- The bill, which was introduced a week ago in Russia’s lower house of parliament, the State Duma, quickly passed its first reading.
- It will be illegal to use “digital financial assets” (DFA) to pay for goods or services if it becomes law.
- The bill was was endorsed by Anatoly Aksakov, the head of the State Duma’s Financial
- The bill has been criticised by lawyers for stiffening regulation of digital rights and tokenized assets.
Despite the fact that Russia’s law does not specify what constitutes a monetary substitute, the government continues to oppose the use of DFAs.
From an official statement issued on June 14, the bill to prohibit the use of digital assets in Russia, which was introduced by Anatoly Aksakov, the head of the State Duma’s Financial Markets Committee, passed its first reading.
Despite the fact that the document suggests that DFA exchange managers must withhold any deals involving the use of tokens as a monetary alternative, the restriction could be lifted in cases “prescribed by federal laws.”
The announcement comes after Aksakov proposed a week ago that digital assets should be prohibited as a legal payment method:
“The ruble is the Russian Federation’s official monetary unit (currency).” The aforementioned article prohibits the introduction of any other monetary units or monetary surrogates on Russian Federation territory.”
One of the primary theoretical flaws in the bill is that it treats DFAs, which are known as tokens rather than cryptocurrencies, as a payment option when they are most commonly used as security tokens. Another omission is the phrase “monetary surrogate”; while the bill aims to preclude the use of DFAs as a monetary surrogate, Russian law lacks a clear interpretation of the term.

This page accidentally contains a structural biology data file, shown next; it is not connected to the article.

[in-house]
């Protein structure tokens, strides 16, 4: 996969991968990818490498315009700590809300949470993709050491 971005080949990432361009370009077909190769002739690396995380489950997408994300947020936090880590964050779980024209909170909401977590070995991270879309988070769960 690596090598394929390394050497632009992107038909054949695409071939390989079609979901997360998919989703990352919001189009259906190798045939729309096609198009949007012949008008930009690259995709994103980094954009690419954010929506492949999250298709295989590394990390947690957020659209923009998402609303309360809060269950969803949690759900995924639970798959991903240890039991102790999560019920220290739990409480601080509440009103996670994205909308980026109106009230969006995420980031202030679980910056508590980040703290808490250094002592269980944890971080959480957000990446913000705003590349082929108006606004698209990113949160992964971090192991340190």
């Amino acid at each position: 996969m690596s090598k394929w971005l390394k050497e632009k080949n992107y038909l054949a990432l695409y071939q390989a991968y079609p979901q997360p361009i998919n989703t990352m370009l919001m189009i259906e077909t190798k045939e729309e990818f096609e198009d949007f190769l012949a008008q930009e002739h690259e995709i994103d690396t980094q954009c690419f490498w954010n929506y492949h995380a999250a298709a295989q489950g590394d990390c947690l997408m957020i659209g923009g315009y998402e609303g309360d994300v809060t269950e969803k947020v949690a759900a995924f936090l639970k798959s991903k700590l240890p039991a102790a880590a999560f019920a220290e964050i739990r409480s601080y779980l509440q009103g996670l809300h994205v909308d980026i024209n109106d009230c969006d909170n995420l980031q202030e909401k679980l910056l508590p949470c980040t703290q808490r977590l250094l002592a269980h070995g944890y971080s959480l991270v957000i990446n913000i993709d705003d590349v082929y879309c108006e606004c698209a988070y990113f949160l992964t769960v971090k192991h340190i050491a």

The bill also defines an “electronic platform,” which is vaguely defined as a financial platform, investment platform, or information system that issues digital financial assets. Electronic platforms would be identified as participants in the national payments system and would be required to register with the central bank. Every major DFA operation, including emission, circulation, exchange, and trade, would have its own registry.
The bill’s authors also emphasise that the Russian ruble is the country’s primary legal tender. In a logical twist, they demand that the boycott forego the risk of using computerised resources as “financial proxies.” They intend to compel coin and token backers, as well as traders and venture capitalists, to refuse to handle cryptocurrency exchanges.
In addition, the bill was sabotaged by Ivan Chebeskov, the director of the Russian Ministry of Finance’s financial policy department. He suggested that cryptocurrency usage in Russia should not be restricted, as it could be an excellent way for the country to improve its competitive position in the global tech sector. According to Chebeskov, citizens of the state should also be able to pay for goods and services using various cryptocurrencies.
The current law on digital financial activities took effect in 2021. The tax amendments on DFAs were first read in the State Duma in May 2022. Separately, two other significant bills are still making their way through the legislative process.
Evgeny Grabchak, Russia’s Deputy Minister of Energy, announced in March that crypto mining would be legalised on a “regional level” at designated “sites.” On the contrary, the New York State Senate passed a bill prohibiting crypto mining earlier this month. Katy Hochul, the governor of New York, has yet to say whether she will support or oppose the bill.